Let’s look at common examples of running times starting from the least.

1) O(1)

Some Examples of O(1):

""" O(1) """
# Any assignments
x = 1 # O(1)
x += 1 # O(1)
# If statement structure
# Condition and code inside not always O(1)
if 1 == 1: # O(1)
print(1) # O(1)
else: # O(1)
print(2) # O(1)
# Some list operations
x = [1, 2, 4, 213]
x.append(14) # O(1)
x[0] = 11 # O(1)
# Many, many more

O(1) is also known as constant running time, as the running time is unaffected by the input size. To clarify, even if a list is size one million, appending something at the end is still going to take the same time as it would appending something to the end of a list size five.

2) O(n)

Example:

""" O(n) """
# "Most" for loops are O(n)
for number in [123, 4, 21, 312, 41]: # O(n)
print(number) # O(1)

O(n) is also known as linear running time, as the number of operations to run the code when the input is size n is a constant times n. To clarify, if a list is size one million and we are looping through and printing all of them, it would take two million operations.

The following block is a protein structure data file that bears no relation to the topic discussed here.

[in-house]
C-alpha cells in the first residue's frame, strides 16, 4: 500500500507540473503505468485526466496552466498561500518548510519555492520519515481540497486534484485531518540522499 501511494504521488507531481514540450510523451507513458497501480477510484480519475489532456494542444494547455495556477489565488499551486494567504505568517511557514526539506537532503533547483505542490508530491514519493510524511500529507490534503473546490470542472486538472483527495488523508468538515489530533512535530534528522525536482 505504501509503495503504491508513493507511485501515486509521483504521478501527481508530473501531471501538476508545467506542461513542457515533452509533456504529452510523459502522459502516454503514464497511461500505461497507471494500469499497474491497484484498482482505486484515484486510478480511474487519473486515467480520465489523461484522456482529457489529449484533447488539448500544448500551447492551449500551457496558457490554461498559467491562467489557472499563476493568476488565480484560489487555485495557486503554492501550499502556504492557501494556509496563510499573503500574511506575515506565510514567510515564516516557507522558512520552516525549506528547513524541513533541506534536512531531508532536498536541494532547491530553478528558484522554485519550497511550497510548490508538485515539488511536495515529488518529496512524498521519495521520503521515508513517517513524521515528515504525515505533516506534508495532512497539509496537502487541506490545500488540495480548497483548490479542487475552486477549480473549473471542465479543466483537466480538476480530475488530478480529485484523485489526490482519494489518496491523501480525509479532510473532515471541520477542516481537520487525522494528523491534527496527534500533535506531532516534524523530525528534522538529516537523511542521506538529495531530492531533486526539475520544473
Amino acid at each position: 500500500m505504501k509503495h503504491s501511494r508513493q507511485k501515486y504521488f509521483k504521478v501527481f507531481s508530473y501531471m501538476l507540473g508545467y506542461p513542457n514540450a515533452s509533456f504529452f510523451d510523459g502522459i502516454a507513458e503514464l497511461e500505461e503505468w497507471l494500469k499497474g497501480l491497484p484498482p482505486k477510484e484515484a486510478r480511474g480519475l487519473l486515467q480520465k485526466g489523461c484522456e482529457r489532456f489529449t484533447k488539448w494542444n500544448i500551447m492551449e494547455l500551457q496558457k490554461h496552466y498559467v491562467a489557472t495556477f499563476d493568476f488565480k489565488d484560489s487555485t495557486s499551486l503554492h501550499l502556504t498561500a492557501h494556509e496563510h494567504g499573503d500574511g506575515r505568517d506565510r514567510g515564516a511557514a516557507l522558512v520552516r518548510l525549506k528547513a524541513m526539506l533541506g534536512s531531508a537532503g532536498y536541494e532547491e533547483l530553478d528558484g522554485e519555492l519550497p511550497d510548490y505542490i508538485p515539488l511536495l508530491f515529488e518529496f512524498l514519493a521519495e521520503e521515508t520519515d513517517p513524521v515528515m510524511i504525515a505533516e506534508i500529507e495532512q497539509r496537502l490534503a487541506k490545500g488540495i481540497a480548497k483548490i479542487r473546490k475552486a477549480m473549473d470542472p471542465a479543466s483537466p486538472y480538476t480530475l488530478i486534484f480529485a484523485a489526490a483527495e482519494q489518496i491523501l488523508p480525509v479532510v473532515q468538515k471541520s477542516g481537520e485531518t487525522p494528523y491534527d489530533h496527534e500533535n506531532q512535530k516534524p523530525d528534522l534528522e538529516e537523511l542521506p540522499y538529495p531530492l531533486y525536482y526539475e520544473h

3) O(n^2), O(n^3), and so on

Example:

""" O(n^2), O(n^3), etc. """
# "Most" of the time, every extra for loop
# increases running time by a factor of n
example_list = [12, 3, 214, 5, 12]
for num1 in example_list: # O(n)
for num2 in example_list: # O(n)
print(num1, num2) # O(1)

MOST of the time, every extra nested for loop increases the running time by a factor of n. So 2 for loops is O(n^2), 3 for loops is O(n^3), and so on. Suppose a list is size one million. For O(n^2), the number of operations is a constant times one million squared. For O(n^3), the number of operations is a constant times one million cubed.

4) Many others

There are many running times not covered like logarithmic, exponential, multiple variables (not just n). The ones covered so far are most of the easier running times.